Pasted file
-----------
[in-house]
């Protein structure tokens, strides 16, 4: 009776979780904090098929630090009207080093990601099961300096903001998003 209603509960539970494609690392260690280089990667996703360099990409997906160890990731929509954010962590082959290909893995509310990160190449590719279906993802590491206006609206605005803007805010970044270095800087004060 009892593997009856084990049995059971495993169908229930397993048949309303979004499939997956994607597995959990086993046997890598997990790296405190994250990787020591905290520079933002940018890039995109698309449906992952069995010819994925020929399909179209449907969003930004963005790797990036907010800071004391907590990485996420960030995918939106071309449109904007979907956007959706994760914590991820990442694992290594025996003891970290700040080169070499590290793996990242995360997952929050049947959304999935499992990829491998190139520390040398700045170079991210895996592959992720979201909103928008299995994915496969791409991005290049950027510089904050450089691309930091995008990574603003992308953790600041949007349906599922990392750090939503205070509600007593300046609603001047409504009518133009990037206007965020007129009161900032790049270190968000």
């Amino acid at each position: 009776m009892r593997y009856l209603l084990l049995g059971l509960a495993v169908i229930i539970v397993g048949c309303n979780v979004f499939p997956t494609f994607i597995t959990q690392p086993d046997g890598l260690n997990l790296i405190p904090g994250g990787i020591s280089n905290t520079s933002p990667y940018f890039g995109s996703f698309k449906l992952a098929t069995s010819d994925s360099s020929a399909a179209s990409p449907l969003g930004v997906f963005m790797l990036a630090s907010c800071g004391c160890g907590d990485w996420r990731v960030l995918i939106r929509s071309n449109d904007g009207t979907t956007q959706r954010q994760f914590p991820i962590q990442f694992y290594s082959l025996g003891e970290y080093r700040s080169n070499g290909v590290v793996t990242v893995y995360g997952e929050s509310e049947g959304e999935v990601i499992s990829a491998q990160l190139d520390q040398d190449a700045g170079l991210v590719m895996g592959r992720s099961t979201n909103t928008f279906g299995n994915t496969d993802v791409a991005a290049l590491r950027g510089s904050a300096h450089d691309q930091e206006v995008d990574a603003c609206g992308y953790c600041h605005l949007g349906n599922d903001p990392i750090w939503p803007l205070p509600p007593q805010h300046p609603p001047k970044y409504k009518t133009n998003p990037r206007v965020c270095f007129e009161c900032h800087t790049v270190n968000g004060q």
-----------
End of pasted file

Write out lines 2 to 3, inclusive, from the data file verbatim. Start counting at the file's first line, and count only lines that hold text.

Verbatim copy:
């Protein structure tokens, strides 16, 4: 009776979780904090098929630090009207080093990601099961300096903001998003 209603509960539970494609690392260690280089990667996703360099990409997906160890990731929509954010962590082959290909893995509310990160190449590719279906993802590491206006609206605005803007805010970044270095800087004060 009892593997009856084990049995059971495993169908229930397993048949309303979004499939997956994607597995959990086993046997890598997990790296405190994250990787020591905290520079933002940018890039995109698309449906992952069995010819994925020929399909179209449907969003930004963005790797990036907010800071004391907590990485996420960030995918939106071309449109904007979907956007959706994760914590991820990442694992290594025996003891970290700040080169070499590290793996990242995360997952929050049947959304999935499992990829491998190139520390040398700045170079991210895996592959992720979201909103928008299995994915496969791409991005290049950027510089904050450089691309930091995008990574603003992308953790600041949007349906599922990392750090939503205070509600007593300046609603001047409504009518133009990037206007965020007129009161900032790049270190968000």
């Amino acid at each position: 009776m009892r593997y009856l209603l084990l049995g059971l509960a495993v169908i229930i539970v397993g048949c309303n979780v979004f499939p997956t494609f994607i597995t959990q690392p086993d046997g890598l260690n997990l790296i405190p904090g994250g990787i020591s280089n905290t520079s933002p990667y940018f890039g995109s996703f698309k449906l992952a098929t069995s010819d994925s360099s020929a399909a179209s990409p449907l969003g930004v997906f963005m790797l990036a630090s907010c800071g004391c160890g907590d990485w996420r990731v960030l995918i939106r929509s071309n449109d904007g009207t979907t956007q959706r954010q994760f914590p991820i962590q990442f694992y290594s082959l025996g003891e970290y080093r700040s080169n070499g290909v590290v793996t990242v893995y995360g997952e929050s509310e049947g959304e999935v990601i499992s990829a491998q990160l190139d520390q040398d190449a700045g170079l991210v590719m895996g592959r992720s099961t979201n909103t928008f279906g299995n994915t496969d993802v791409a991005a290049l590491r950027g510089s904050a300096h450089d691309q930091e206006v995008d990574a603003c609206g992308y953790c600041h605005l949007g349906n599922d903001p990392i750090w939503p803007l205070p509600p007593q805010h300046p609603p001047k970044y409504k009518t133009n998003p990037r206007v965020c270095f007129e009161c900032h800087t790049v270190n968000g004060q």